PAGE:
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Ganga rejuvenation: NGT bans plastic from Gomukh to Haridwar

india Updated: Dec 10, 2015 20:15 IST

The ban will come into force from February 1.(File Photo)

The National Green Tribunal on Thursday clamped a blanket ban on the use of plastic from Gomukh to Haridwar along the Ganga in Uttarakhand and also slapped a stiff fine on the hospitality sector accused of spewing waste into the river.

The ban will come into force from February 1.

Pushing hard to end pollution of the river – in line with Prime Minister Narendra Modi’s clean Ganga project – the NGT also banned camping activity in the entire belt of Kaudiyala to Rishikesh on the banks of river Ganga in the state till a regulatory regime comes into force. It, however, permitted the adventure sport rafting with immediate effect.

Besides, the tribunal ordered that mining on the river bed shall be carried on in a highly regulated manner and under strict supervision.

Passing a slew of directions to keep the river pollution free, an NGT bench headed by chairperson justice Swatanter Kumar said that if any hotel, dharamshala or ashram releases their domestic waste and sewage into Ganga or its tributaries then “it shall be liable to pay environmental compensation for causing pollution of the river at the rate of Rs 5,000 per day”.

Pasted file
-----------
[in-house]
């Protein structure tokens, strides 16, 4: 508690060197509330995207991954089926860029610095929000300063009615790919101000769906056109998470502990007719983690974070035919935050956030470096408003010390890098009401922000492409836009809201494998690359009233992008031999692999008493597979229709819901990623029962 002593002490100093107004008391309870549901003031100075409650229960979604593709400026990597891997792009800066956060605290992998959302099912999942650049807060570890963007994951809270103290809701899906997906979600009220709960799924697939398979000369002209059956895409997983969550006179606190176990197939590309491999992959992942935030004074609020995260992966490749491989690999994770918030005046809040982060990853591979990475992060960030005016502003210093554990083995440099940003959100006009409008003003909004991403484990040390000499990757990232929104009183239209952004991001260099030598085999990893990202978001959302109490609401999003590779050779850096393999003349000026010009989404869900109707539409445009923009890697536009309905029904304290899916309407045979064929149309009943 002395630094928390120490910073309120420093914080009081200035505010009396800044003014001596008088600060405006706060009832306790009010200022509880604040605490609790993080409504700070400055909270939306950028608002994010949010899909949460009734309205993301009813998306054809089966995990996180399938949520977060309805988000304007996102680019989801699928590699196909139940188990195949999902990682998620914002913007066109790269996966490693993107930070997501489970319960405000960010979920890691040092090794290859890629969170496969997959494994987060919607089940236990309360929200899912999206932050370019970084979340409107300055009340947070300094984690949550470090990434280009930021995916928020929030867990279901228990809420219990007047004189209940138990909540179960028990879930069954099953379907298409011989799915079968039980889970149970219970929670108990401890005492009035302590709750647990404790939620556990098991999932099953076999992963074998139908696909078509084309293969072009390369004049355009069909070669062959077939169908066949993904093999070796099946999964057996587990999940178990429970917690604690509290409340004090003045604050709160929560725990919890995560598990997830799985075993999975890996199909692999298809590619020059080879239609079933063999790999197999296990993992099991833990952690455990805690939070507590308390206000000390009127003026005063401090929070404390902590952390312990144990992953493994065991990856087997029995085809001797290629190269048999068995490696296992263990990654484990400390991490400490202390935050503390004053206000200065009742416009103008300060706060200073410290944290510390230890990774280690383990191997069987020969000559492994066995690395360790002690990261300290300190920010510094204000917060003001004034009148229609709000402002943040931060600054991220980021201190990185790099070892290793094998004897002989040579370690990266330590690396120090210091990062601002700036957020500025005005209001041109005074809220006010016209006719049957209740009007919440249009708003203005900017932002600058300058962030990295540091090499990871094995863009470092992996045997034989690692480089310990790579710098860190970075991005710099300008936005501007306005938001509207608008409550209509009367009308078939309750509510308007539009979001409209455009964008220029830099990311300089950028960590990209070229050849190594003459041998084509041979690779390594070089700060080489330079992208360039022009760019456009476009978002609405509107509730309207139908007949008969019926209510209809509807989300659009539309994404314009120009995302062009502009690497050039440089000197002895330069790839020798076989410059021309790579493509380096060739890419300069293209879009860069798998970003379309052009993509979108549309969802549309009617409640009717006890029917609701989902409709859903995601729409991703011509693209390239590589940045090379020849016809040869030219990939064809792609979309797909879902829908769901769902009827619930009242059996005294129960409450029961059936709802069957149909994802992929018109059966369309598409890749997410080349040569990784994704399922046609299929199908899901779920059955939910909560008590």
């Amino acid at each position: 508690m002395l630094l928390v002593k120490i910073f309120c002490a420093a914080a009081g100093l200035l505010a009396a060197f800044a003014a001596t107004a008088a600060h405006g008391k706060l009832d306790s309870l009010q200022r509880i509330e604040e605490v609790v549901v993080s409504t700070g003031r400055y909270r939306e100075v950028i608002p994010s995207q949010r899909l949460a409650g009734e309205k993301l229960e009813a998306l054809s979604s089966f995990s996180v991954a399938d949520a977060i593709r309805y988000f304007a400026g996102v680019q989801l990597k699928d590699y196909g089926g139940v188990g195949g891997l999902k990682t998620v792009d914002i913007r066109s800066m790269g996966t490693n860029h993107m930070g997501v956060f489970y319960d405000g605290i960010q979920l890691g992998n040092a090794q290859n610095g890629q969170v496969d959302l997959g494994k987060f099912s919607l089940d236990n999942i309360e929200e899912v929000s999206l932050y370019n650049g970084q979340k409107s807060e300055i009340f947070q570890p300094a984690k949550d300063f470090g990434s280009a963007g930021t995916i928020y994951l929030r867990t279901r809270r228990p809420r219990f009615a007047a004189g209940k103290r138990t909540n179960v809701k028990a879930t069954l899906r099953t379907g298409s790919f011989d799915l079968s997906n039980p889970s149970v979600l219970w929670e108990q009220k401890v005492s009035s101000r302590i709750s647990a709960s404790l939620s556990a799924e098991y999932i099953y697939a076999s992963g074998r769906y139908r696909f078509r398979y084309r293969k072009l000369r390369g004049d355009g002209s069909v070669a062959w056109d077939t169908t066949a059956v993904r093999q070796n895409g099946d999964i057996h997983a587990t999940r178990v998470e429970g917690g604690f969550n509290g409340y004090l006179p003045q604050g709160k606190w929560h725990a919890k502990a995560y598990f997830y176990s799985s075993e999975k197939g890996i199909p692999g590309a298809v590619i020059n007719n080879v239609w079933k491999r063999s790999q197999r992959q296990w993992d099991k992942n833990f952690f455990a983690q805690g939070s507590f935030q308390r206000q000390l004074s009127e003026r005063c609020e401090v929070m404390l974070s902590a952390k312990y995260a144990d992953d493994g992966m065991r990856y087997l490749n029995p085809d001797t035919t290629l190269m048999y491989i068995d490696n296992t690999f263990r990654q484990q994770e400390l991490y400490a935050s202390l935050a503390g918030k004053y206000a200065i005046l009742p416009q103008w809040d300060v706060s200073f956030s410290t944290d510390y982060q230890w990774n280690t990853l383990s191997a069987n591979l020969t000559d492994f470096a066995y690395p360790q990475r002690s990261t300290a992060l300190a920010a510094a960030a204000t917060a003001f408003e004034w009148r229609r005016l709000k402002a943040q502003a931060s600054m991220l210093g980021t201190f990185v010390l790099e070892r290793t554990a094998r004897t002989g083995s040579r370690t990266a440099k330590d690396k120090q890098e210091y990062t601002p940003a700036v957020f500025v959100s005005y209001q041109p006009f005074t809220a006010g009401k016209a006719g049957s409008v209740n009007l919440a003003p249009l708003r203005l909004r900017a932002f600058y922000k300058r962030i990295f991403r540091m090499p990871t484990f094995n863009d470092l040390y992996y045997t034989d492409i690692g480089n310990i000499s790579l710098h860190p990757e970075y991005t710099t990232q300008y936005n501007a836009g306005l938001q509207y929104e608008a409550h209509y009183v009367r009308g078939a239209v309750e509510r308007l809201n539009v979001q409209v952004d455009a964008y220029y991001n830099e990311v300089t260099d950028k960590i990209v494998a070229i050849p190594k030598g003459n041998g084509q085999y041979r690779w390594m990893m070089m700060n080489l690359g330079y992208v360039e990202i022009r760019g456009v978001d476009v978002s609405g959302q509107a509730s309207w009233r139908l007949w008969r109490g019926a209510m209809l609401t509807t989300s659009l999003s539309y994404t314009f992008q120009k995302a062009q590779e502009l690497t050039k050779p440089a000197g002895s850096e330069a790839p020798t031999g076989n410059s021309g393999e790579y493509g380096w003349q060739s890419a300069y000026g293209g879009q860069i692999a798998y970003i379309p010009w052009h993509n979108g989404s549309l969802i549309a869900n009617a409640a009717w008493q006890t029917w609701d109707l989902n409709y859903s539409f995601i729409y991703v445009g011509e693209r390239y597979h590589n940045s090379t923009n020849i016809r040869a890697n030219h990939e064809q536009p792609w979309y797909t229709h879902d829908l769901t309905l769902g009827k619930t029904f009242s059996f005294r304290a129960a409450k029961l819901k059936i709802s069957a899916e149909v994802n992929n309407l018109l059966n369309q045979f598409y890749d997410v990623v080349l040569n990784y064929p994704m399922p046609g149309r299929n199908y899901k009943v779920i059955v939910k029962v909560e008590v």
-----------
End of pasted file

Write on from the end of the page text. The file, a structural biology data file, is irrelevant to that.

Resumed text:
Besides the plastic ban, the tribunal also prohibited throwing of any municipal waste, construction and demolition wastes into Ganga and its tributaries while announcing that violators will have to pay an environmental compensation at the rate of Rs 5,000 per incident.

“Under no circumstances, plastic carry bags of any thickness whatsoever would be permitted. The procurement, storing and sale of such plastic bags, plates, glasses, spoons etc are hereby prohibited, a bench headed by NGT Chairperson Justice Swatanter Kumar said.

The tribunal, which did not pass any order with regard to nine hydro-power projects in Uttarakhand as the matter is pending in the Supreme Court, said that all the projects would build their own sewage treatment plants (STPs) and make them operational within three months.

“No mechanised river bed mining would be permitted. No JCBs (mechanical excavator) would be permitted to operate on the river bed,” it said.

The bench directed the state government to prepare an action plan to provide bio-toilets for pilgrims in Uttarakhand during the festive seasons.

The Tribunal, in its 150-page judgement, also directed that at least 100 meters from middle of the river Ganga would be treated and dealt with as “eco-sensitive and prohibited Zone”.

The green bench also held that there would be no throwing of any medical or bio-medical waste into the river on the river banks.

“If any hospital is found throwing such waste anywhere on land, water bodies or other places, state pollution control board and municipal authorities would recover Rs 20,000 per violation,” it said.

With regard to Rs 258 crore which was provided for Ganga cleaning project, the green panel noted that Rs 78 crore has been spent and directed Uttarakhand government and its various departments to divert remaining Rs 180 crore for carrying out its directions inluding setting up of STPs.

The bench’s order came on a plea of an NGO Social Action for Forest and Environment (SAFE) against the “unregulated” operation of rafting camps in Rishikesh and other areas on the banks of river Ganga.